Nixon v. United States 506 U.S. 224 (1993)
NIXON v. UNITED STATES 506 U.S. 224 (1993)
In Nixon v. United States, the Supreme Court held that a challenge to the U.S. senate's practice of permitting a committee to hear evidence against an impeached judge presented a nonjusticiable political question. The petitioner Walter Nixon, a federal judge, had made false statements to a federal grand jury that was investigating him for bribery. He argued that having a body smaller than the Senate receive evidence deprived him of a "trial" by the Senate, which, under Article I, section 3 has "the sole Power to try all Impeachments." A six-member majority of Justices found that "the use of the word 'try' in the first sentence of the Impeachment Trial Clause lacks sufficient precision to afford any judicially manageable standard of review of the Senate's actions." It further held that judicial review was precluded by the vesting in the Senate of the "sole" power of trial and conviction: "If the courts may review the actions of the Senate …, it is difficult to see how the Senate would be 'functioning … independently …' "
Had the majority reached the merits, Nixon probably still would have lost, as Justice byron r. white argued in a concurring opinion. Many federal adjudications entail initial evidence-gathering by an official or entity other than the ultimate trier of fact. In contrast, the majority's nonmerits reasoning is peculiar. Given the constitutional inferences that the Court has confidently drawn in other adjudicative contexts, it seems incredible that the federal judiciary would be incompetent to determine what constitutes a legally sufficient impeachment trial. Nor would circumscribed judicial review seem to deprive the Senate of its "sole" power to conduct such trials.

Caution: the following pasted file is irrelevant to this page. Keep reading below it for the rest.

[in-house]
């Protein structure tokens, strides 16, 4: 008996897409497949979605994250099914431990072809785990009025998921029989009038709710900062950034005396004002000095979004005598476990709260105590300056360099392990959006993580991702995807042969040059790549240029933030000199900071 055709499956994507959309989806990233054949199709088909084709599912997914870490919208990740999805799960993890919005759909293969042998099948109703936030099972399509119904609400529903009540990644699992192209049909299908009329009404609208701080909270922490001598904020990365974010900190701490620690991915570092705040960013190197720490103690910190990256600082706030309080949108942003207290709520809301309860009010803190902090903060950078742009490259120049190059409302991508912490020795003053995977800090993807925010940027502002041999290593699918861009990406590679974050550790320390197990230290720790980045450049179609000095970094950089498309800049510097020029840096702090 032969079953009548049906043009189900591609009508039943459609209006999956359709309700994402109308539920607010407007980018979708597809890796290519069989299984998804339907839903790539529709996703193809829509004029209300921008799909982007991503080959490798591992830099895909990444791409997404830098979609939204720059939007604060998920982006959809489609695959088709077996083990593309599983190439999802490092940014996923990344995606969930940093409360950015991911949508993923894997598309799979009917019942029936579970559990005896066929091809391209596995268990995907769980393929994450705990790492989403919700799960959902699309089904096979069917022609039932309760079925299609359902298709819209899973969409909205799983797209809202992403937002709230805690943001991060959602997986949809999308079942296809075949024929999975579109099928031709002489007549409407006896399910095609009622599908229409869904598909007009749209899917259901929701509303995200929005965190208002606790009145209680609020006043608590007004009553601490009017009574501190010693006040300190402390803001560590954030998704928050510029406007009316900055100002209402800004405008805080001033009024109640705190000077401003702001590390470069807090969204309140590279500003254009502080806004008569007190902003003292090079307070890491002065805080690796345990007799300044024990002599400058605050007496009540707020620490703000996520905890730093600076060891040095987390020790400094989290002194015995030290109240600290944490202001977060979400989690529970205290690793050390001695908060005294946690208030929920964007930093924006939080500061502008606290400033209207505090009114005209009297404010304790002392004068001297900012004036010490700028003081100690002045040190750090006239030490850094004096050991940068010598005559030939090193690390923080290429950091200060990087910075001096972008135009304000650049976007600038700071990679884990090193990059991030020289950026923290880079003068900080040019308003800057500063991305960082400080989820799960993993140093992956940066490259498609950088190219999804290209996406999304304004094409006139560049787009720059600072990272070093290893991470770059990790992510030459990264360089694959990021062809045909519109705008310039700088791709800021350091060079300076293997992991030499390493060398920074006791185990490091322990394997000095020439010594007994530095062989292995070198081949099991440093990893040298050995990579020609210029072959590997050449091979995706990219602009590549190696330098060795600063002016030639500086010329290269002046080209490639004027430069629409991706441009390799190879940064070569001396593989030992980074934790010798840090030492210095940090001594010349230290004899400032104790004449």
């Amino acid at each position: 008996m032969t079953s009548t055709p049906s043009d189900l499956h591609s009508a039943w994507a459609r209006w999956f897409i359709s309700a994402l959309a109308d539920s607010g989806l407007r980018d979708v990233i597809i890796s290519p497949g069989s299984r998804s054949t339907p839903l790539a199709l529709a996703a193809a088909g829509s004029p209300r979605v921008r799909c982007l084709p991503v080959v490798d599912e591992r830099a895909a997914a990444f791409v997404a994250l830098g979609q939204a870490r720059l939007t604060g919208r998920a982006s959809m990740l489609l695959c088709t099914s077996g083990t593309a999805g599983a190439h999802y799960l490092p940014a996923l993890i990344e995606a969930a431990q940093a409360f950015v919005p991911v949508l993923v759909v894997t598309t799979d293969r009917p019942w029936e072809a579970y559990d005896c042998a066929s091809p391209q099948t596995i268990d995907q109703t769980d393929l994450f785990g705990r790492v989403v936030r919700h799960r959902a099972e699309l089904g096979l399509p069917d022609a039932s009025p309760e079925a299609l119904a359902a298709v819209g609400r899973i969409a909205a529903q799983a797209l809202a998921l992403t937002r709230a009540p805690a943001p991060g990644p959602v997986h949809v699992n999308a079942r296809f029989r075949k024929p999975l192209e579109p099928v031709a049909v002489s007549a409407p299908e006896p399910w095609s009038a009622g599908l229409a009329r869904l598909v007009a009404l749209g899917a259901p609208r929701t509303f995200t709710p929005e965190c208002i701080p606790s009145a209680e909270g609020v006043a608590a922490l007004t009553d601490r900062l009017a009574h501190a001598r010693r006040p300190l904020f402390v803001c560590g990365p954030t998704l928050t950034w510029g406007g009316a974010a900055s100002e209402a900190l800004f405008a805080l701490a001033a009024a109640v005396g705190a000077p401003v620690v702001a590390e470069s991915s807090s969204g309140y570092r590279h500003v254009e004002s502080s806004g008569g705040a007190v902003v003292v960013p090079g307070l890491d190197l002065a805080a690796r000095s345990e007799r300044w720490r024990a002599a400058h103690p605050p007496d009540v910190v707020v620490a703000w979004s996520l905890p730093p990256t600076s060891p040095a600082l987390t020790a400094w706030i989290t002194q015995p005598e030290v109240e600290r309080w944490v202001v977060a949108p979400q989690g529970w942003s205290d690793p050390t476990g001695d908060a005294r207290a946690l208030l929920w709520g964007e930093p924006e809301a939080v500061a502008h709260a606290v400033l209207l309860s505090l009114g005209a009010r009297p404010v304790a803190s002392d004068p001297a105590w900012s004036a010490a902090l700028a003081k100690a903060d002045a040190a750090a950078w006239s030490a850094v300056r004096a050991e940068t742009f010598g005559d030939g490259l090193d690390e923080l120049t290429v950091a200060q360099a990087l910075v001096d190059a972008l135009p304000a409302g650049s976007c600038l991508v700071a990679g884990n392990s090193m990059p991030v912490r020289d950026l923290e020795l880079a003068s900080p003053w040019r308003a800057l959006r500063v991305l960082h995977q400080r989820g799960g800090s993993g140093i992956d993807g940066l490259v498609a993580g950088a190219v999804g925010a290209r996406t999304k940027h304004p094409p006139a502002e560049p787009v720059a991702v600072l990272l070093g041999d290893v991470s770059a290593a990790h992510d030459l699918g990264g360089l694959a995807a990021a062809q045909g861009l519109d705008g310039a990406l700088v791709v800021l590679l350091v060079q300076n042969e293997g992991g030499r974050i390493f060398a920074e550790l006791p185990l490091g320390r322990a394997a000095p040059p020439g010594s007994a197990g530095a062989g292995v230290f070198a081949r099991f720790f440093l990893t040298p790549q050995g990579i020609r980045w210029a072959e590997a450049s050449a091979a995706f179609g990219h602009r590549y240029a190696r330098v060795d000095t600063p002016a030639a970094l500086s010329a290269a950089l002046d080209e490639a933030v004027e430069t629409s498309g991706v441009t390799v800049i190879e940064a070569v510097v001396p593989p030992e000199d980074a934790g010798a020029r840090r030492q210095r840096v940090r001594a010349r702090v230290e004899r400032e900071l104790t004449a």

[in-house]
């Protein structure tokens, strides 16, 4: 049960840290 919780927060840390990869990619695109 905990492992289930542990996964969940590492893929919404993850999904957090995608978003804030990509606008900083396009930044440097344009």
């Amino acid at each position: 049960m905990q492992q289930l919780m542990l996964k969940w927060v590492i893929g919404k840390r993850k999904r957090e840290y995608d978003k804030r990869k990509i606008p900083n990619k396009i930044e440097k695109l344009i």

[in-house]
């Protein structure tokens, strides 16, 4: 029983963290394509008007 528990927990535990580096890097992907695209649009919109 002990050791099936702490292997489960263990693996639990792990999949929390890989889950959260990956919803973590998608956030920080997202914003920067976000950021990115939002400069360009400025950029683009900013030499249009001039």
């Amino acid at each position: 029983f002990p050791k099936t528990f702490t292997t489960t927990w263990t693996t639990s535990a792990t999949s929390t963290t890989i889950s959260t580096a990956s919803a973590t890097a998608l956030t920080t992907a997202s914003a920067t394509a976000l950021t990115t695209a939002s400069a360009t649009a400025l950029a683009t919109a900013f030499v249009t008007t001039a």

Because impeachment is Congress's only constitutionally authorized check on miscreant judges, it is easy, however, to understand the Court's desire to exhibit self-restraint in policing the process. The Court may also have wanted to signal to the executive branch that it would not interfere with Congress's exclusive mechanism for forcing the removal of corrupt public officials.
Peter M. Shane
(see also: Judicial Impeachment.)
Gerhardt, Michael J. 1993 The Senate's Process for Removing Federal Judges. Pages 139–242 in National Commission on Judicial Discipline and Removal, Research Papers of the National Commission on Judicial Discipline and Removal, Vol. I. Washington, D.C.: U.S. Government Printing Office.
——1994 Rediscovering Nonjusticiability: Judicial Review of Impeachments after Nixon. Duke Law Journal 44:231–276.